In-season training is important for maintaining the strength and power you worked so hard to develop. The problem is that during the season, you don't have much time to train. In-season athletes have to practice, travel, study film and compete, on top of school and life commitments. The lack of training time is a problem, because if you don't train, you will lose strength and power, which will negatively impact your performance.
Complex Training and Contrast Training
Two tools used by strength and conditioning coaches can maximize your time in the weight room during the season—complex training and contrast training—both of which combine heavy movements with explosive ones. The original idea was that the heavy movement maximally recruits muscle fibers and the explosive movement takes advantage of it. In the video playlist above, strength and conditioning coach Mike Boyle explains the basics of complex training and provides an exercise routine for building upper-body strength with complex training and enhancing explosive power with contrast training.
With complex training, exercises are performed in an almost superset motion. One is a heavy, slow movement. The other is an explosive one. For example, perform a set of four Back Squats with 90 percent of your maximum. After that, perform a set of five Vertical Jumps. The Squats maximally recruit the muscles of your lower body. The Vertical Jumps take advantage of that recruitment.
With contrast training, a heavy set of an exercise alternates with a lighter one. Again, the idea is that the heavy set maximally recruits the muscles and the lighter set takes advantage. For example, perform one or two Power Cleans with 90 percent of your maximum. Then perform a set of three to four reps at 60 percent.
It's unclear whether complex training and contrast training have the desired impact on an athlete's nervous system. However, they represent extremely effective uses of your training time during the season. For example, using the Back Squat/Vertical Jump example, in the space of a few minutes the athlete has trained for lower-body strength, promoted lower-body muscle mass and performed plyometrics.
Four Common Approaches For In-Season Workouts
1. Strength + Plyometric
This approach to complex training involves combining a heavy strength movement like a Squat, Press, Row or Hip Extension with a plyometric movement like a Jump or ballistic upper-body movement like a Clapping Push-Up. The strength movement should be at 80-90% of your 1-rep maximum (1RM) for one to eight repetitions. The plyometric movement should be executed explosively and is usually done for 5 to 10 repetitions. Examples include:
- Squats + Vertical Jumps
- Split Squats + Split Jumps
- Romanian Deadlifts + Standing Long Jumps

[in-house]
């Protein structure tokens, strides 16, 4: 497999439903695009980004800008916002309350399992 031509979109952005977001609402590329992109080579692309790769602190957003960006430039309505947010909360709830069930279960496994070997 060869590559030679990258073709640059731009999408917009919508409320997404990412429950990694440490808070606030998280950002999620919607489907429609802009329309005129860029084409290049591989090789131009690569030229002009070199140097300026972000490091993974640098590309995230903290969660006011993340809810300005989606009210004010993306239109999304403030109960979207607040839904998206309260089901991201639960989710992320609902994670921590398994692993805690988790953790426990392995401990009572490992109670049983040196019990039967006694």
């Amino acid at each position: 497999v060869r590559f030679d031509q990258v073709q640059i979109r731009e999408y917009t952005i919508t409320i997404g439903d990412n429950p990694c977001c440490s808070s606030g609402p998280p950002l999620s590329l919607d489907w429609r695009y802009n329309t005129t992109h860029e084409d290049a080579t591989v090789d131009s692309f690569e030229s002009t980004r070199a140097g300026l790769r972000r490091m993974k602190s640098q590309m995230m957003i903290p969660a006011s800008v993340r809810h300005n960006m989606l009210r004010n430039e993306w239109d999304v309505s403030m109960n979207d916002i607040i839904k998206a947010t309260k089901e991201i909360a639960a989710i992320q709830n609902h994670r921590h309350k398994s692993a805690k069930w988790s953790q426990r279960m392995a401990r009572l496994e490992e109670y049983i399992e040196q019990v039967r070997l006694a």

- Bench Press + Clapping Push-Ups
2. Strength + Throw
This complex training approach combines heavy strength movements with medicine ball throws. The same intensity and volume guidelines apply as those listed for the strength + plyometric approach. Examples include:
- Squat + Behind the Back Medicine Ball Throw
- Romanian Deadlift + Forward Medicine Ball Throw
- Bench Press + Medicine Ball Chest Pass
- Bent-Over Rows + Behind the Back Medicine Ball Throw
3. Strength + Olympic Lift
This complex training approach combines a heavy strength movement with a variation of an Olympic lift. You can do either the strength movement or the Olympic lift movement first. The strength movement should be fairly heavy: 85-90% of your 1RM for 1 or 2 repetitions. The Olympic lift should be lighter: 60-70% of your 1RM for 3 to 6 repetitions. Examples include:
- Power Clean + Front Squat
- Front Squat + Push Jerk
- Clean-Grip Deadlift + Power Clean
- Snatch-Grip Deadlift + Power Snatch
4. Contrast Training
With contrast training, I like to alternate between a heavy weight and a light one. I generally pick 90% of 1RM for the heavy weight and 60% for the light. This provides a great balance between having to recruit everything maximally and then using it explosively.
This is best done with Olympic lifts, Squats and Presses such as:
- Power Cleans
- Power Snatches
- Clean/Snatch Pulls
- Back/Front Squats
- Bench/Incline Press
Sample Week of In-Season Workouts
Now that you have an idea of the kinds of exercises to use, below is a sample week of in-season workouts to show you how they could fit into a program. Since this is in-season training, you ideally train three times a week. The first day is the heaviest, most intense; the other two are focused on maintaining strength and power. Although they incorporate some complex/contrast training, that is not their primary focus.
- Power Clean - 5x(1@90% + 3@60%)
- Back Squats + Vertical Jumps - 3x2-4@90% + 5 Jumps
- Romanian Deadlifts - 3x8-12
- Bench Press + Medicine Ball Chest Pass - 3x2-4@90% + 10 throws
- Bent-Over Rows + Behind the Back Medicine Ball Throws -3x6 + 5 Throws
- Power Clean + Front Squat - 3x3 + 6@70% of Power Clean
- Romanian Deadlifts + Medicine Ball Forward Throw - 3x6 + 5 Throws
- Incline Press - 3x4-8@80-85%
- Pull-Upsn- 3xMax
- Snatch-Grip Deadlift + Power Snatch - 3x6 + 3@60% of Power Snatch
- Back Squats - 3x4-8@80-85%
- Back Raises - 3x12-15
- Dumbbell Bench Press - 3x12-15
- Pull-Ups - 3xMax
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